Musher Vebjorn Aishana Reitan, 21, of Kaktovik, was named Rookie of the Year after coming in seventh earlier this month in the Copper Basin 300. Below, Reitan will be competing in his first Yukon Quest sled dog race next week. - Julien Schroder

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Kaktovik rookie gears up for Yukon Quest

February 2nd 2:00 pm | Shady Grove Oliver Print this article   Email this article  

It's a big week for Kaktovik musher Vebjorn Aishana Reitan. Over the next few days, he'll be putting the finishing touches on his preparations for the Yukon Quest.

"I'm apprehensive and kind of nervous. It's a really big race," said Reitan. "We spent several months getting ready for it. I feel like we're going to be OK. I think we've got all our bases covered."

With vet checks complete and his team's food drop bags en route to the checkpoints, the final countdown to race day is underway.

The Quest is one of the races comprising the informal trifecta of international dog sled competitions, alongside Alaska's Iditarod and Norway's Finnmarkslopet.

It's a 1,000-mile trail that crisscrosses northern Alaska and the Yukon, running from Fairbanks to Whitehorse in even years, like this one, and in reverse on the odds.

Reitan, who divides his time between the North Slope and the Hedmark region of Norway, has never competed in such an extensive race before, though he has experience with shorter routes.

He's run teams in a handful of races in Norway and competed in the Two Rivers 200 in 2016. Earlier this year, he came in seventh in the Copper Basin 300 and was named Rookie of the Year.

"This will be my first 1,000-mile race, so it's a little bit different, but I figure I've collected enough experience on the smaller ones, so that I won't have too much trouble on the 1,000-mile, other than having to stay in the race for a lot longer," he said.

As one of the longer races, the Quest demands teams be able to pace themselves and enter prepared for the unexpected.

"We're running for nine to 14 days, so everything has to work good the whole way through. Nothing can break if we have 40 below weather. Everything has to be solid or at least fixable," said Reitan. "With my gear, I have to make sure I have enough of it, but that I don't bring so much that I weigh the sled down and create more work for myself. It has to be enough, but not too much. It's kind of a balancing act of having stuff that's solid, but that's also lightweight. We have to test our gear and make sure it works if it's warm or if it's cold."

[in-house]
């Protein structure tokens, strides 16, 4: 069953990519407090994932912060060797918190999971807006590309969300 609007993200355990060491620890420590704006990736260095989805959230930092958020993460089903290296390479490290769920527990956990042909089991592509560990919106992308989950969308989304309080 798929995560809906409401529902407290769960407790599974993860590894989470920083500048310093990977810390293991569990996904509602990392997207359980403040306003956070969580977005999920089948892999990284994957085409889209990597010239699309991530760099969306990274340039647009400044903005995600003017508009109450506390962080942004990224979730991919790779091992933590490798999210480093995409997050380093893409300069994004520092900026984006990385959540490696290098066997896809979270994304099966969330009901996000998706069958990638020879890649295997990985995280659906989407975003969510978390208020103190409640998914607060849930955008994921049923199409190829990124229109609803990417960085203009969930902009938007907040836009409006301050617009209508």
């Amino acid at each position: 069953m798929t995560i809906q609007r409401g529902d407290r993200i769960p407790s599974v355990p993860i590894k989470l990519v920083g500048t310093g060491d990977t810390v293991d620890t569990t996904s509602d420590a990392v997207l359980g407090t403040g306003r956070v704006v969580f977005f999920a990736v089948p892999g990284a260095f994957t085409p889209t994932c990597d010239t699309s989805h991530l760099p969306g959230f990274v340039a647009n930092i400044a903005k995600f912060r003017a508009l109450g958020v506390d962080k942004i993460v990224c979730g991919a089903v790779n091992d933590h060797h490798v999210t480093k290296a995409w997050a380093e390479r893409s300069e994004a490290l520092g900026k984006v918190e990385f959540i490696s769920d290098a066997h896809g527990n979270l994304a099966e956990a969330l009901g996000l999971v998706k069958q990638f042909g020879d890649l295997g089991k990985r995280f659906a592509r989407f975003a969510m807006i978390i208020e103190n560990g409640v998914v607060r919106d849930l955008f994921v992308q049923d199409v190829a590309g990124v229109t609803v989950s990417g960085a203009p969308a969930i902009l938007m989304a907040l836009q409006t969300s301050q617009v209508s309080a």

Weather and trail conditions can shift quickly over the course of a multi-week race, especially one that traverses such dynamic terrain as the Quest. Teams may encounter too much snow or not enough, deep drifts, overflow, ice and thaw.

As of Monday's trail report, conditions looked fairly favorable throughout the entire route. Volunteer trail-breakers in Alaska noted good snow conditions at the start with hard-packed snow between Central and Circle. They saw some open water on Birch Creek and a handful of rough ice crossings between Circle and Eagle.

Up on American Summit, one of the highest points of the race, volunteers encountered large snowdrifts.

On the Yukon side, Canadian Rangers noted the Yukon River from Forty Mile to Dawson was in good shape at the start of the week. However, there were some areas through the second half of the trail that could use additional snow.

The only portion of the trail that's changing this year due to poor conditions is the final section from Braeburn to Whitehorse. Rather than following the Trans-Canada Trail, mushers will retrace the trail from Braeburn to Coghlan Lake, then head south to Lake Laberge, which they'll follow to the Yukon River. From there, they'll take the river to the mouth of the Takhini and travel overland to Whitehorse.

While it's an unusual route for contemporary mushers, it's actually part of the original Yukon Quest trail.